The Canadian grad school experience may vary somewhat depending on the school's size, location and affiliation: Canadian gad schools may be found in small rural towns, big urban centres or quiet suburbs, and can be secular, Christian, Catholic, private or public.
However, the main goal of Canadian grad schools-to provide advanced-level study and research opportunities for committed students-remains the same across the country, as does the basic and grad school structure. Canadian graduate classes themselves are usually focused, small seminar classes of less than 20 students, which means you work closely with peers and professors. Master's degrees in Canada can be course-based, meaning non-thesis, or research-based, which includes graduate courses and a thesis. Non-thesis master's degrees typically only take 1 year, while those with a thesis generally take 2 years. Doctoral degrees vary in length and format depending on your field of study. The doctoral degree is generally known as a PhD; however, doctoral degrees may also be granted in particular fields of study such as music (DMus) or law (LLD). Most doctoral degrees take between 4 and 7 years of full-time study, and require students to undertake an original research project leading to a dissertation (usually between 200-400 pages).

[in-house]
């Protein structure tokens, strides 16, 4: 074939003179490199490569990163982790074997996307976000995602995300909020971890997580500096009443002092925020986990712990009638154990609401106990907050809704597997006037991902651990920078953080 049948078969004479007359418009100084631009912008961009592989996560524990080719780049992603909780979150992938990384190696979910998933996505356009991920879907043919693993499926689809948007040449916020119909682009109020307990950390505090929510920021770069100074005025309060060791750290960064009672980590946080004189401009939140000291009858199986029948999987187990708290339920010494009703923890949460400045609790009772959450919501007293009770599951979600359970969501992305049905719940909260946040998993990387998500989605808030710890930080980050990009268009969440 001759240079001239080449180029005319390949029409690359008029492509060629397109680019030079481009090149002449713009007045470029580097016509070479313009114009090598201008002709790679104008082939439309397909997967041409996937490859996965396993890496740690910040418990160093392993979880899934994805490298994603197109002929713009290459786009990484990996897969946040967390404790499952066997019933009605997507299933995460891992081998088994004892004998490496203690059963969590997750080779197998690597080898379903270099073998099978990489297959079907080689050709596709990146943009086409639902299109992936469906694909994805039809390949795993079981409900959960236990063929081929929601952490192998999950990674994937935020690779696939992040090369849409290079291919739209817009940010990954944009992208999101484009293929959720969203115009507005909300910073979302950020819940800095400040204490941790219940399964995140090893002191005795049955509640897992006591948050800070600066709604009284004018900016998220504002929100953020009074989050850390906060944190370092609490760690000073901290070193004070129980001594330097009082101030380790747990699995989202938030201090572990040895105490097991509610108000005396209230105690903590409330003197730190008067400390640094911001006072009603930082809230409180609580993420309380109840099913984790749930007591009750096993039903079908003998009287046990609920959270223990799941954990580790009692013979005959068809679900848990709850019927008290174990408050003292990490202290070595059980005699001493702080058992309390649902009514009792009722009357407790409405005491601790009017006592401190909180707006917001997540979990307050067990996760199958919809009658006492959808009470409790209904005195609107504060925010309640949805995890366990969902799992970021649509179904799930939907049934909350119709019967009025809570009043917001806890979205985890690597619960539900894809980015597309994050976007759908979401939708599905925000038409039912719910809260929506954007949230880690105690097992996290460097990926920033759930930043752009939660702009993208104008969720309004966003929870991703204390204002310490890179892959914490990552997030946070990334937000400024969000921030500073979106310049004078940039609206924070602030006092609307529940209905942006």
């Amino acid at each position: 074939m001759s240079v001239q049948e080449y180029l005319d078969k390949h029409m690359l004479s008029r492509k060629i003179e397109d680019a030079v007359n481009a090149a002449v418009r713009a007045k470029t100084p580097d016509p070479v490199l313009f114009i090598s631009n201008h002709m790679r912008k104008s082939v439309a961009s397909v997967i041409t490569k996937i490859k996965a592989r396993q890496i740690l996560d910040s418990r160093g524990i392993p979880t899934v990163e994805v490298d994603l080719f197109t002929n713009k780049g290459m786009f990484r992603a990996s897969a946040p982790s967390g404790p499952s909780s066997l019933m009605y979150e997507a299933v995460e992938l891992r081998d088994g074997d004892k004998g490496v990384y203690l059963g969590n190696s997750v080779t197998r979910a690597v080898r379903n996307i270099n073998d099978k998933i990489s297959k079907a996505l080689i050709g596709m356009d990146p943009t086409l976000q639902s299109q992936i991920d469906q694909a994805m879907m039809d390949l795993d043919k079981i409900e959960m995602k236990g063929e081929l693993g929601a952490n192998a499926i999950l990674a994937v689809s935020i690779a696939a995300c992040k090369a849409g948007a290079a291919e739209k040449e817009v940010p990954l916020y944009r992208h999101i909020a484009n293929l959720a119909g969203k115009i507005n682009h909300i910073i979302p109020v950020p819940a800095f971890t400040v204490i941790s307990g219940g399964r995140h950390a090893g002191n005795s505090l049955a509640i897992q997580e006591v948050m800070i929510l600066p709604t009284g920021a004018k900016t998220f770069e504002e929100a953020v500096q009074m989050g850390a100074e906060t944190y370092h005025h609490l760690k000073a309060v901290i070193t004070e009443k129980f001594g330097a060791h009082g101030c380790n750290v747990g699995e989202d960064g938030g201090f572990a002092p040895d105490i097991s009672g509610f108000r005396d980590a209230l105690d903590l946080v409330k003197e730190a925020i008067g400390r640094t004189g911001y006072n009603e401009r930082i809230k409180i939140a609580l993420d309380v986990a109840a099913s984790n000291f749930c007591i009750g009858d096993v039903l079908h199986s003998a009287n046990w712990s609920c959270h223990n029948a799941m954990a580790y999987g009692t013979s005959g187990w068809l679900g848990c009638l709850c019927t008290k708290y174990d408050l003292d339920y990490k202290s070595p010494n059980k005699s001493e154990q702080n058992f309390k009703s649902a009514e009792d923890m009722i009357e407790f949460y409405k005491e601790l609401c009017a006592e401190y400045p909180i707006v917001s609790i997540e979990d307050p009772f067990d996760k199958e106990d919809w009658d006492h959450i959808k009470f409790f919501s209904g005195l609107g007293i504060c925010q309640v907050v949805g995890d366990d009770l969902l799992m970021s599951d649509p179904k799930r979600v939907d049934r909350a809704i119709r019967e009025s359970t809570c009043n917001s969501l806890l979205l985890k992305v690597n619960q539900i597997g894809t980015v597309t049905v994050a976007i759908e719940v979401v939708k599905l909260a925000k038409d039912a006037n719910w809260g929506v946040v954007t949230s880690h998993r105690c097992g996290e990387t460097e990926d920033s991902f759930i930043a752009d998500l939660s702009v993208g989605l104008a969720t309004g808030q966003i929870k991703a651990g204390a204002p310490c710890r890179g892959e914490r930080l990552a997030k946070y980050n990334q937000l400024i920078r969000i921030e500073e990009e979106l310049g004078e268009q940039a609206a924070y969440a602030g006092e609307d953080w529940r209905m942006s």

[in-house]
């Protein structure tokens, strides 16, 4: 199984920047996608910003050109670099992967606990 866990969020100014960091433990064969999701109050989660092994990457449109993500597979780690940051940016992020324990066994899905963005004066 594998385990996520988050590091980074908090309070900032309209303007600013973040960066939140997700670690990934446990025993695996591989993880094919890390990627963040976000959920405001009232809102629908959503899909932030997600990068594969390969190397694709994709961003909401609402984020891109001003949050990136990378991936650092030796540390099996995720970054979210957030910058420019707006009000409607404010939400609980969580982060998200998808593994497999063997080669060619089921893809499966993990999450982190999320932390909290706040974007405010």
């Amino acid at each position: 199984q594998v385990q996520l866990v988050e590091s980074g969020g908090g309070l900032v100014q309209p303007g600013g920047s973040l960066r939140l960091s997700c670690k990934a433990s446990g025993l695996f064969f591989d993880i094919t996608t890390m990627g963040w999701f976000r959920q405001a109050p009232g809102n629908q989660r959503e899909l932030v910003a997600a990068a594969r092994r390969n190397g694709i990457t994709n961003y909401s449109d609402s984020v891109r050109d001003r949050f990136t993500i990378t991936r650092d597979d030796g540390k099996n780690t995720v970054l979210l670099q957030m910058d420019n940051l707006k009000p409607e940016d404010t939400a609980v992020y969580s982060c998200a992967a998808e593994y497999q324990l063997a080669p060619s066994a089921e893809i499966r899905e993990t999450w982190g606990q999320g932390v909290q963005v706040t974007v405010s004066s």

At both the master's and doctoral levels, grad students in Canada have many opportunities to get involved with high-level research projects, present at academic conferences, author or co-author journal publications, participate in international competitions and gain experience as a teaching or research assistant.